Tag Archives: Shepherd Neame

Christmas Day Lunch – time to bring out the beers!

30 Nov

Here’s beer sommelier, Annabel Smith’s beer suggestions for Christmas Day:

Before you open that calorie laden bottle of Prosecco, or hangover inducing Chateauneuf-de-Pape with your turkey dinner this year, take some advice from the Dea Latis crew and reach for the beer.

Beer has no problem with any of the traditional comestibles we devour on Christmas day, and what’s more, it’s better for you, contains less calories and you’ll wake up on Boxing Day feeling far fresher!

We’ll start with a plate of smoked salmon for breakfast. Pour yourself a glass of refreshing, fizzy wheat beer, such as Vedett White, Erdinger Heffeweisse or Franziskaner Weissebier. Make sure it’s in a champagne flute; the carbonation and citrus will slice through the oiliness of the salmon with a knife, refreshing the palate and complementing the fish. For the veggies amongst you, bake a whole Camembert and serve with chunks of bread, accompanied by Leffe Blonde or Affligem Tripel. These beers blow wine out of the water with their sweet breadiness.

With a clear head, you can start on the star attraction – the turkey. Substitute the cranberry sauce with a cheeky glass of Titanic Plum Porter. The fruitiness of this beer is a perfect foil to the delicate flavours of white meat. If pork is your meat of choice, there’s no better beer than Jenning’s Cumberland Ale, it’s got a lovely apple peel aroma and flavour. For the nut roast gals out there, we recommend the gorgeous Brooklyn lager, full of toffee, caramel and sweet notes.

Onto the Christmas pudding, reach for Shepherd Neame Bishop’s Finger or Robinson’s Old Tom – both are full of stewed and dried fruit flavours which complement the richness of the dessert.

Here comes the cheeseboard, laden with Stilton, and we’re going to be drinking Theakston’s Old Peculier or Fullers London Porter. Both there beers tone down the metallic, coppery elements in the cheese. It’s a weird combination but it works so well!

And finally…well Christmas wouldn’t be Christmas without a chocolate or two. Settle back and sip a glass of Liefman’s Kriek to recreate that cherry liqueur experience

Dea Latis stages fifth annual beer and chocolate tasting

27 Mar

Dea Latis. Women in beer.

As part of its continuing quest to encourage more women to enjoy our national drink, industry group Dea Latis hosted its fifth annual beer and chocolate tasting on Tuesday.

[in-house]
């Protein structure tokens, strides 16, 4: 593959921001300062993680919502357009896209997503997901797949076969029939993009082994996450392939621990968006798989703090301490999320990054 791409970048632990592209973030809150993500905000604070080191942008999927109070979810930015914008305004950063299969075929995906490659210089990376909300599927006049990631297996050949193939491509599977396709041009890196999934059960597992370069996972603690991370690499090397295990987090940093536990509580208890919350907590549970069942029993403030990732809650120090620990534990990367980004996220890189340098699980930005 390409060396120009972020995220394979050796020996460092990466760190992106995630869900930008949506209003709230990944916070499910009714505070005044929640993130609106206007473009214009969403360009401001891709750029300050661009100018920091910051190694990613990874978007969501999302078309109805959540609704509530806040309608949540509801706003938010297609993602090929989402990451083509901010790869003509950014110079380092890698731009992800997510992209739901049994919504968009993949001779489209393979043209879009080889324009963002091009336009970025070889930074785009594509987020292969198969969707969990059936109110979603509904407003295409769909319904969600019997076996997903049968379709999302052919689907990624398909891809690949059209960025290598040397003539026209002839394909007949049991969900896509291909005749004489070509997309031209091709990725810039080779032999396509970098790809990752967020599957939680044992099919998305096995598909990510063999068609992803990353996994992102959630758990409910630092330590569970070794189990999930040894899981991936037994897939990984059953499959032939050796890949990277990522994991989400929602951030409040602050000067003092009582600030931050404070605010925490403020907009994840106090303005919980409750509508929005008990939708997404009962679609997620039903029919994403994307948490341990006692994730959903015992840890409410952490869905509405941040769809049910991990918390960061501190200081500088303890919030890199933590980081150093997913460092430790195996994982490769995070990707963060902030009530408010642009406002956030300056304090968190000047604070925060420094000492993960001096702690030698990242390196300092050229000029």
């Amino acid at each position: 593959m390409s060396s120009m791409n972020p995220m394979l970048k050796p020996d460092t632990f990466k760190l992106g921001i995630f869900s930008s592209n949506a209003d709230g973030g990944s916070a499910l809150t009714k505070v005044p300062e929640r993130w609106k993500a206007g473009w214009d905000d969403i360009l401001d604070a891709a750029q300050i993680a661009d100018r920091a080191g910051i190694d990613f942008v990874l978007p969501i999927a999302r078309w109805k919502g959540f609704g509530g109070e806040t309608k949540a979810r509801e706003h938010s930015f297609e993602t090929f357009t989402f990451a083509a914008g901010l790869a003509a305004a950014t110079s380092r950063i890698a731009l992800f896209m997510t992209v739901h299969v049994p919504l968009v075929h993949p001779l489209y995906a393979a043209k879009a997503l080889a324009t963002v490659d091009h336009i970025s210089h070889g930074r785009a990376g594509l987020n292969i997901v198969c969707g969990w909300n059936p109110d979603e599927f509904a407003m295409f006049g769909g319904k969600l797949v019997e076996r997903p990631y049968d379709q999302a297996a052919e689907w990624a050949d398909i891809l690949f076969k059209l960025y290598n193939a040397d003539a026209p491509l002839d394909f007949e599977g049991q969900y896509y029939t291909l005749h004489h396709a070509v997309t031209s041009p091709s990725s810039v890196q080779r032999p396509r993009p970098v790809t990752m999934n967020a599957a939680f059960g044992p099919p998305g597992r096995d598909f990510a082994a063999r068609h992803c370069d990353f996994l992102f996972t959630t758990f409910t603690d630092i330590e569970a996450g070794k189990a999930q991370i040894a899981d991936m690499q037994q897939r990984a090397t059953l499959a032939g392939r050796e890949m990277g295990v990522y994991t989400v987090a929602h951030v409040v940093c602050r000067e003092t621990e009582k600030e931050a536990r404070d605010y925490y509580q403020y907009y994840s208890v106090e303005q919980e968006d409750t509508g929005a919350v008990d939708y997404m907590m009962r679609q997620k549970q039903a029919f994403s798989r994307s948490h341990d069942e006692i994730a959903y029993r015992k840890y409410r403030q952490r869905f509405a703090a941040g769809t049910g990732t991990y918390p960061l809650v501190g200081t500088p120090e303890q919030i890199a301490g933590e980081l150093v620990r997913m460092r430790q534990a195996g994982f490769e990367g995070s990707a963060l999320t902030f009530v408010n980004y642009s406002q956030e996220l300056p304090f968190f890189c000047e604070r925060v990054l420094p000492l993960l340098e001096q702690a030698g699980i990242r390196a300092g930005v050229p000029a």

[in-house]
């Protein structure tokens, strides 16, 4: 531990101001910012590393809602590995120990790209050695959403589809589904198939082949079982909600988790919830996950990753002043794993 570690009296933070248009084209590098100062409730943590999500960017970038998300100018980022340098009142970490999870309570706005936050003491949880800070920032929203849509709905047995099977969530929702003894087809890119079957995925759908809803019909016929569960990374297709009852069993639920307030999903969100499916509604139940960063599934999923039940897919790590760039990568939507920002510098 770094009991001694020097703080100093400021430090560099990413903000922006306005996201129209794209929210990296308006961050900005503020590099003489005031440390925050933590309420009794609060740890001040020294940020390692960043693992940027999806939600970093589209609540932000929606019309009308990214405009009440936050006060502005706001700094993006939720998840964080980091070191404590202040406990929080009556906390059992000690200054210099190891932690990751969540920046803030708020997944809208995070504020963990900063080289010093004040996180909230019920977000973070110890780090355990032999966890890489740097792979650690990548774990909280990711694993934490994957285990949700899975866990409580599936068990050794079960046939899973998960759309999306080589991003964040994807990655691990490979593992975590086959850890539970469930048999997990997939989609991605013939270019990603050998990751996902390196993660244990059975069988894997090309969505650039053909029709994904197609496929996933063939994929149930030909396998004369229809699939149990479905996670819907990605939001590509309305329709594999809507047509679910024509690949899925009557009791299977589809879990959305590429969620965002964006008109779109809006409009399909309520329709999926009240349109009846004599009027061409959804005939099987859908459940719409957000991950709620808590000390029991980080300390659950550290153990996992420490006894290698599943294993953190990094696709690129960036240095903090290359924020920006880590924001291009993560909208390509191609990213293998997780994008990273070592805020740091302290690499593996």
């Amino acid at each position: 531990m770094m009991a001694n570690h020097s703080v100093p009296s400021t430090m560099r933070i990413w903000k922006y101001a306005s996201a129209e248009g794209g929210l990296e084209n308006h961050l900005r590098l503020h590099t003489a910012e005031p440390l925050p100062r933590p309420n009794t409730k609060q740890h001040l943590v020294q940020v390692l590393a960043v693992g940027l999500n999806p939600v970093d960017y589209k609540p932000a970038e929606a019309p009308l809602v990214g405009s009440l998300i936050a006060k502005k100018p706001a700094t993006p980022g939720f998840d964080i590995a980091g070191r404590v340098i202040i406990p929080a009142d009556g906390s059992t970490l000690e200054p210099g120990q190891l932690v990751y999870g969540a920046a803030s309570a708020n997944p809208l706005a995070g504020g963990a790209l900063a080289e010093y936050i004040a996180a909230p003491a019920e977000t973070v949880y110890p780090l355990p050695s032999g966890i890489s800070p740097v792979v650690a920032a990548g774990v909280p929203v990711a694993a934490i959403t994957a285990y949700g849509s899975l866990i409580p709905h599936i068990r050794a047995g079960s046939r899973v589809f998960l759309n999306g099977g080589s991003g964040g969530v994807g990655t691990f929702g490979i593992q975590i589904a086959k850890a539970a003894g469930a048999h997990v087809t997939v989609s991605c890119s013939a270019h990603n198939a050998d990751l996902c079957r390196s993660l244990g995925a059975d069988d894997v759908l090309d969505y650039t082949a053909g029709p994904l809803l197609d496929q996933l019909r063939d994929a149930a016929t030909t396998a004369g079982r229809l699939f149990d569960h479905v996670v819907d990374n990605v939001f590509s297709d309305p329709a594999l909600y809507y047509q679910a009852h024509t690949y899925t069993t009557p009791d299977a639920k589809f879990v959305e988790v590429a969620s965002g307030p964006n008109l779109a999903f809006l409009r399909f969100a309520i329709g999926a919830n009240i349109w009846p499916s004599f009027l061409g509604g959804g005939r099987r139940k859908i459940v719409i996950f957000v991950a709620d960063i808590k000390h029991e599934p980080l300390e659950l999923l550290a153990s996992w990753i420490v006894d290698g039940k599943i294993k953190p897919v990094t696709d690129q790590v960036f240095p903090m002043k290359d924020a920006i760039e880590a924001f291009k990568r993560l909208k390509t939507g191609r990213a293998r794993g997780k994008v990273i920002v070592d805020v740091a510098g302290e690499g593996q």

Twenty guests gathered in the Clarence pub on Whitehall to taste six beers, each paired with a chocolate chosen to enhance the flavours in each. Expert guidance to the beer and chocolate matches was provided by Annabel Smith, beer sommelier and Dea Latis founder.
Smith said, “We regularly pair beer with a variety of foods, but the chocolate tasting is probably our most popular event. The fact that we’re staging this event for the fifth time reflects not only the strong appeal of sampling beer and chocolate together, but also the growing awareness of Dea Latis within the beer and pubs industry.”
The beers and chocolates tasted by guests at The Clarence were:
• Molson Coors Blue Moon (ABV 5.4%)with Terry’s Milk Chocolate Orange
• Everards Tiger (ABV 4.2%) with Green & Black’s Butterscotch Milk Chocolate
• Thwaites Tavern Porter (ABV 4.7%) with chocolate cup cakes
• Shepherd Neame Generation Ale (ABV 9%) with Green & Black’s Dark Chocolate with Hazelnut & Raisins
• Adnams Sole Bay (ABV 10%) with Montezumas Peeling Amorous White Chocolate
• Liefman’s Kriek lambic cherry beer (ABV 4.2%) with Thornton’s Dark Chilli Chocolate

And the runaway winner chosen as the best match was the Liefman’s Kriek lambic cherry beer with Thornton’s Dark Chilli Chocolate.

 Beer and chocolate: the science behind a perfect match
Essentially, beer and chocolate share the same basic taste, which is a balance of bitterness – derived from the cocoa beans in chocolate, the hops in beer – and sweetness – from the chocolate’s sugar and the malted barley in beer. They also deliver a similar mouthfeel: the chocolate melts in the mouth, while the alcohol in beer creates a warming mouthfeel. So when they’re consumed together, the tastes and textures complement each other. Add to that the carbonation in beer, which cuts through the fattiness of the chocolate and you have a truly perfect match.

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